The photographic images in this collection were taken by the Taylor Brothers photographic studio of Adams County, Wisconsin, circa 1910-1930. In 2001, Murphy Library, UW-La Crosse received the collection as a donation from a private estate. There were 665 glass plate photographic negatives in the donation. Most of the negatives have multiple images on them so there are actually 934 separate photographs. The physical condition of the glass plates was generally high resulting in crisp images with striking detail and clarity.
Growth and change in rural and small town Wisconsin in the early 20th century are reflected in the photos of the Taylor Brothers. Most of the photos were taken in central Wisconsin, centering on Adams County and the county seat of Friendship. Subjects are varied and include towns, buildings and street scenes in Adams County; construction and dedication of a new county courthouse; teachers, classes, and one-room school houses; marsh dredging; road construction; farmsteads, animals, and agricultural activities. Portraits of people include men, women, children and families; some in formal poses in a studio, others taken at their residences, farms, or businesses. The portraits include images of Native Americans, mostly members of the Ho-Chunk nation, some of which are individually identified.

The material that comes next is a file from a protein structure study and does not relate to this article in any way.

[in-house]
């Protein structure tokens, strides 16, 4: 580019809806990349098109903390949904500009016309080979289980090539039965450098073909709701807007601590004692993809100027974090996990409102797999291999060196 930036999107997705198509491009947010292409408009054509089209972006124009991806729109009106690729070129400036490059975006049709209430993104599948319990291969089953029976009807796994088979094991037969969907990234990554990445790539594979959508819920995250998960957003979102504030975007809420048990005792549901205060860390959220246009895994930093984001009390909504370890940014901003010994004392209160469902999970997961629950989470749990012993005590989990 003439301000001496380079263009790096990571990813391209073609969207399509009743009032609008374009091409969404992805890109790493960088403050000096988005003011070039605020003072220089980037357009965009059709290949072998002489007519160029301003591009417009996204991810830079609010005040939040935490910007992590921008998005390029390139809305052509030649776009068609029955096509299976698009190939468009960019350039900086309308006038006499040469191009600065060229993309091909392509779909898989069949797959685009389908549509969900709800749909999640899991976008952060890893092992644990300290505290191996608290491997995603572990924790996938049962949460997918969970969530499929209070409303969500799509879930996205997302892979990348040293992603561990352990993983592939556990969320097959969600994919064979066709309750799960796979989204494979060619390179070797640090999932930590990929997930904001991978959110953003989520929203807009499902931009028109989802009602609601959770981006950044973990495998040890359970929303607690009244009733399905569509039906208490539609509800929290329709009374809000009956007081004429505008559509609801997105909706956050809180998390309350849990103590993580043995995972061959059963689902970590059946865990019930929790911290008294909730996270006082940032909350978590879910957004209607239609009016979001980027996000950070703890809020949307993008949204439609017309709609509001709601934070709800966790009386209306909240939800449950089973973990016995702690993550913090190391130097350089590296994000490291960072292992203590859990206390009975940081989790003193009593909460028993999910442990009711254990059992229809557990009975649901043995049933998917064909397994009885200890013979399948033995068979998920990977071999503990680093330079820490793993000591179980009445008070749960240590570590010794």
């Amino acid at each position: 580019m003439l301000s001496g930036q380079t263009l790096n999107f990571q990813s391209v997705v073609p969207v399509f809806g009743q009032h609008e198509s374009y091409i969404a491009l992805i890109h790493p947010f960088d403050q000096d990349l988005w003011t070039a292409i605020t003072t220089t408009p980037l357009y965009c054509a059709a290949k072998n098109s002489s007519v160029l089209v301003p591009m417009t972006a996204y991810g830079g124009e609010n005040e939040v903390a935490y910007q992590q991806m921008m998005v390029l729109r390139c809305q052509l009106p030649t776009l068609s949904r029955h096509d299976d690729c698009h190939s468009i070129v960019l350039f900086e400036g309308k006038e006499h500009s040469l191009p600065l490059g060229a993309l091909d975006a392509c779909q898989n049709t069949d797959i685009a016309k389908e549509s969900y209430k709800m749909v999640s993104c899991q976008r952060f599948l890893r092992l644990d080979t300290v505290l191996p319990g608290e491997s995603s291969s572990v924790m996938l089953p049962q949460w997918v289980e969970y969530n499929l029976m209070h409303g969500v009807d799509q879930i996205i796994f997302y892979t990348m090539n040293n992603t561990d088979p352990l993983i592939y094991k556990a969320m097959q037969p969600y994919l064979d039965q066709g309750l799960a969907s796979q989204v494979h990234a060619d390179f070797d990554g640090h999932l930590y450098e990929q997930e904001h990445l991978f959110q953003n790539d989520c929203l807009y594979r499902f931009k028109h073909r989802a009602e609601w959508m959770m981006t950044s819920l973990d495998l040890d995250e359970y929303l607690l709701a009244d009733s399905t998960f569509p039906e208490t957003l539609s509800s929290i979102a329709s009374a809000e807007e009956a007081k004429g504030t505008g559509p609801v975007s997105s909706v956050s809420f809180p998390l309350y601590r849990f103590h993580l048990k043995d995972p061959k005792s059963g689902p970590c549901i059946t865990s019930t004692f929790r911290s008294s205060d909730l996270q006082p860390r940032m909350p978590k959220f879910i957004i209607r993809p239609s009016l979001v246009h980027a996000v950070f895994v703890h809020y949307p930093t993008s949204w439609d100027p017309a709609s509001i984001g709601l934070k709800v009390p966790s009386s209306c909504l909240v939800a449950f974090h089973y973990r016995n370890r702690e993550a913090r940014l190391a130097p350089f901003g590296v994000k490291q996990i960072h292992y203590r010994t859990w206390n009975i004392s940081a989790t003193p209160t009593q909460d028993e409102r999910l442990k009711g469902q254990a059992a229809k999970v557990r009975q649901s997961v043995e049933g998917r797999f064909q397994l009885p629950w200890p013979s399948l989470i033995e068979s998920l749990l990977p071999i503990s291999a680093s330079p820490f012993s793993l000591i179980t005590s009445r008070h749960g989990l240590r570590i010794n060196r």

Scenes outside of Adams County include Wisconsin State Guard training, circa 1913-1916, at Camp Williams and Camp Douglas in Juneau County, Camp McCoy in Monroe County, and a few at Camp Dodge in Polk County, Iowa. There are also views of the construction of the Kilbourn dam on the Wisconsin River, at what is now the city of Wisconsin Dells, in Columbia County. Of particular historical interest are images of the John Dietz homestead and Cameron dam on the Thornapple River in Sawyer County, taken after a shootout in 1910 between Dietz and a sheriff's posse, the result of a six-year property and water rights conflict between Dietz and lumber companies.
Overall, the Taylor Brothers collection documents the transition of rural Wisconsin from the horse and buggy era to the age of motorized vehicles.
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